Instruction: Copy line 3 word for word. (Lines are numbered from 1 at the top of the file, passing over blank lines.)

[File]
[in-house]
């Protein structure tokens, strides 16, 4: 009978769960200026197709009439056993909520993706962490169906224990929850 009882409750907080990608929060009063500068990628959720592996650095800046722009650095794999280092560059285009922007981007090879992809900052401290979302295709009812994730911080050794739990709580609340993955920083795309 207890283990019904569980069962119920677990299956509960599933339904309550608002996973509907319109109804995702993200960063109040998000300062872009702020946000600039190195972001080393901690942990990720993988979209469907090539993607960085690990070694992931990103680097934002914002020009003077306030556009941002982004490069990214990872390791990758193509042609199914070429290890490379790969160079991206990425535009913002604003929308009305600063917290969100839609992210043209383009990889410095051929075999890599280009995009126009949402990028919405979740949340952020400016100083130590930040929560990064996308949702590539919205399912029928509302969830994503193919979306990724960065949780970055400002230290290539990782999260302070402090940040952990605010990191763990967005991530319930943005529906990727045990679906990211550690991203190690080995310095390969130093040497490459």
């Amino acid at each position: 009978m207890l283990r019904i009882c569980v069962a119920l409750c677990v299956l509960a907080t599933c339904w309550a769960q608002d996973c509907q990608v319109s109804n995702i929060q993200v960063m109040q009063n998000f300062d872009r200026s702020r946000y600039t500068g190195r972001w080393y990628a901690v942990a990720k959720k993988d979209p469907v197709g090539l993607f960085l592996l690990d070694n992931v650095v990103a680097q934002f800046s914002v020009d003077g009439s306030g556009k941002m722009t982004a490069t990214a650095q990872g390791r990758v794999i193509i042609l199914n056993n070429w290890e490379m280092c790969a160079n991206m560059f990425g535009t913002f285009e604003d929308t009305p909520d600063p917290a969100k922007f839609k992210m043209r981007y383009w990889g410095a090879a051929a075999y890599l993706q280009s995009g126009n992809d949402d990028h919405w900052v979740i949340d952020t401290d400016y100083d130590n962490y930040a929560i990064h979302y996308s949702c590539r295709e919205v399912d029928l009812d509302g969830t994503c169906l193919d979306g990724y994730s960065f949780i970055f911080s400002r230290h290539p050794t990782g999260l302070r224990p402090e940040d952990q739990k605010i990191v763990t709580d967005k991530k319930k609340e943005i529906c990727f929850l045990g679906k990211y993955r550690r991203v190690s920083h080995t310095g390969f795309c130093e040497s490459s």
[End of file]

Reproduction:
């Amino acid at each position: 009978m207890l283990r019904i009882c569980v069962a119920l409750c677990v299956l509960a907080t599933c339904w309550a769960q608002d996973c509907q990608v319109s109804n995702i929060q993200v960063m109040q009063n998000f300062d872009r200026s702020r946000y600039t500068g190195r972001w080393y990628a901690v942990a990720k959720k993988d979209p469907v197709g090539l993607f960085l592996l690990d070694n992931v650095v990103a680097q934002f800046s914002v020009d003077g009439s306030g556009k941002m722009t982004a490069t990214a650095q990872g390791r990758v794999i193509i042609l199914n056993n070429w290890e490379m280092c790969a160079n991206m560059f990425g535009t913002f285009e604003d929308t009305p909520d600063p917290a969100k922007f839609k992210m043209r981007y383009w990889g410095a090879a051929a075999y890599l993706q280009s995009g126009n992809d949402d990028h919405w900052v979740i949340d952020t401290d400016y100083d130590n962490y930040a929560i990064h979302y996308s949702c590539r295709e919205v399912d029928l009812d509302g969830t994503c169906l193919d979306g990724y994730s960065f949780i970055f911080s400002r230290h290539p050794t990782g999260l302070r224990p402090e940040d952990q739990k605010i990191v763990t709580d967005k991530k319930k609340e943005i529906c990727f929850l045990g679906k990211y993955r550690r991203v190690s920083h080995t310095g390969f795309c130093e040497s490459s």